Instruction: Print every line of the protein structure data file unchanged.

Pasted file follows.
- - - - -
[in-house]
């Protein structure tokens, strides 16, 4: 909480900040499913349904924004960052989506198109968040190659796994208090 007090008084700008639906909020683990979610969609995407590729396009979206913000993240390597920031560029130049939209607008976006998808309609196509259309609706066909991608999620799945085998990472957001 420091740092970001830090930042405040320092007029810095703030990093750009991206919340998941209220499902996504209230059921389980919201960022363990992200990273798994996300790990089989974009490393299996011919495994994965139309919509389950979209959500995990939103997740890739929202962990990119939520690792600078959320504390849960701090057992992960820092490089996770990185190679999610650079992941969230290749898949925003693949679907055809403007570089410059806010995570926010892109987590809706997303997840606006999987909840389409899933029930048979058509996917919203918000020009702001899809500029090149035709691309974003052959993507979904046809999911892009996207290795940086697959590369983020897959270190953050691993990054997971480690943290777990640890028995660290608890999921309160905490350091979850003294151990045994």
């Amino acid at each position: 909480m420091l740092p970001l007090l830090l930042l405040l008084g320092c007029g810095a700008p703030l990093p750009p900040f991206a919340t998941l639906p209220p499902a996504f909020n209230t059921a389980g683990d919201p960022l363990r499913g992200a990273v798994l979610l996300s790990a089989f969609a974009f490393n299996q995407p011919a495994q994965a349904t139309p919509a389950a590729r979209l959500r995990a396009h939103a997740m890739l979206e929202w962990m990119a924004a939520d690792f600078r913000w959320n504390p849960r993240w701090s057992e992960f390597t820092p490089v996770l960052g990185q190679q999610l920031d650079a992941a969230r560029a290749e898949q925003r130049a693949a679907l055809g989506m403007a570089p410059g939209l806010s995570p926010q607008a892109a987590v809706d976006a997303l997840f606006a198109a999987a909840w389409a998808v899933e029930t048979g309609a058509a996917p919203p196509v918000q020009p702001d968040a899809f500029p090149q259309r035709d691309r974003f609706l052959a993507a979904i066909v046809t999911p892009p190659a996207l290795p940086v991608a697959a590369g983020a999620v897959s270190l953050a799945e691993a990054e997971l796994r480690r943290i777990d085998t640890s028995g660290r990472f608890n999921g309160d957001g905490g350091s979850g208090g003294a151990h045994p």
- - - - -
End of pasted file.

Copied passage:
[in-house]
């Protein structure tokens, strides 16, 4: 909480900040499913349904924004960052989506198109968040190659796994208090 007090008084700008639906909020683990979610969609995407590729396009979206913000993240390597920031560029130049939209607008976006998808309609196509259309609706066909991608999620799945085998990472957001 420091740092970001830090930042405040320092007029810095703030990093750009991206919340998941209220499902996504209230059921389980919201960022363990992200990273798994996300790990089989974009490393299996011919495994994965139309919509389950979209959500995990939103997740890739929202962990990119939520690792600078959320504390849960701090057992992960820092490089996770990185190679999610650079992941969230290749898949925003693949679907055809403007570089410059806010995570926010892109987590809706997303997840606006999987909840389409899933029930048979058509996917919203918000020009702001899809500029090149035709691309974003052959993507979904046809999911892009996207290795940086697959590369983020897959270190953050691993990054997971480690943290777990640890028995660290608890999921309160905490350091979850003294151990045994």
């Amino acid at each position: 909480m420091l740092p970001l007090l830090l930042l405040l008084g320092c007029g810095a700008p703030l990093p750009p900040f991206a919340t998941l639906p209220p499902a996504f909020n209230t059921a389980g683990d919201p960022l363990r499913g992200a990273v798994l979610l996300s790990a089989f969609a974009f490393n299996q995407p011919a495994q994965a349904t139309p919509a389950a590729r979209l959500r995990a396009h939103a997740m890739l979206e929202w962990m990119a924004a939520d690792f600078r913000w959320n504390p849960r993240w701090s057992e992960f390597t820092p490089v996770l960052g990185q190679q999610l920031d650079a992941a969230r560029a290749e898949q925003r130049a693949a679907l055809g989506m403007a570089p410059g939209l806010s995570p926010q607008a892109a987590v809706d976006a997303l997840f606006a198109a999987a909840w389409a998808v899933e029930t048979g309609a058509a996917p919203p196509v918000q020009p702001d968040a899809f500029p090149q259309r035709d691309r974003f609706l052959a993507a979904i066909v046809t999911p892009p190659a996207l290795p940086v991608a697959a590369g983020a999620v897959s270190l953050a799945e691993a990054e997971l796994r480690r943290i777990d085998t640890s028995g660290r990472f608890n999921g309160d957001g905490g350091s979850g208090g003294a151990h045994p």